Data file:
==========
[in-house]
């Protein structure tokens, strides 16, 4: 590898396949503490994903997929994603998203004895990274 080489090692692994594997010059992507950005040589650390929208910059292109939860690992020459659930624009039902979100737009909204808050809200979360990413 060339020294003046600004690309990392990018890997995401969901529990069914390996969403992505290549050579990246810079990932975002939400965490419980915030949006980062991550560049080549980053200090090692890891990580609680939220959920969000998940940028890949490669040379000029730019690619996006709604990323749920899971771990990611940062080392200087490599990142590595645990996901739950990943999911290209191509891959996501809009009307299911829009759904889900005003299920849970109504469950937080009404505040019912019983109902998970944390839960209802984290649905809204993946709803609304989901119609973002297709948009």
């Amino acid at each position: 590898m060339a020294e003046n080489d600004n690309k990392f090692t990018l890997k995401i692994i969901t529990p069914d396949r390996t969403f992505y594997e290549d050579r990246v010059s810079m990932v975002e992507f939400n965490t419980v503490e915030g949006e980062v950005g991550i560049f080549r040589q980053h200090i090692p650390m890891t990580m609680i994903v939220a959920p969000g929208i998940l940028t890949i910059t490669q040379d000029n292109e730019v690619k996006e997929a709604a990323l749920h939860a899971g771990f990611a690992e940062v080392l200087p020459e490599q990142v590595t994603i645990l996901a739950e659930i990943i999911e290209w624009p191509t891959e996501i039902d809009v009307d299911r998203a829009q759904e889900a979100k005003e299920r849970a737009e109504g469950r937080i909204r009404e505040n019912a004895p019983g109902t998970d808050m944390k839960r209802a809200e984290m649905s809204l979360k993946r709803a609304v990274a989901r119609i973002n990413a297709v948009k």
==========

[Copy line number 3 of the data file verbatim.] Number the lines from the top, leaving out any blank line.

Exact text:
């Amino acid at each position: 590898m060339a020294e003046n080489d600004n690309k990392f090692t990018l890997k995401i692994i969901t529990p069914d396949r390996t969403f992505y594997e290549d050579r990246v010059s810079m990932v975002e992507f939400n965490t419980v503490e915030g949006e980062v950005g991550i560049f080549r040589q980053h200090i090692p650390m890891t990580m609680i994903v939220a959920p969000g929208i998940l940028t890949i910059t490669q040379d000029n292109e730019v690619k996006e997929a709604a990323l749920h939860a899971g771990f990611a690992e940062v080392l200087p020459e490599q990142v590595t994603i645990l996901a739950e659930i990943i999911e290209w624009p191509t891959e996501i039902d809009v009307d299911r998203a829009q759904e889900a979100k005003e299920r849970a737009e109504g469950r937080i909204r009404e505040n019912a004895p019983g109902t998970d808050m944390k839960r209802a809200e984290m649905s809204l979360k993946r709803a609304v990274a989901r119609i973002n990413a297709v948009k």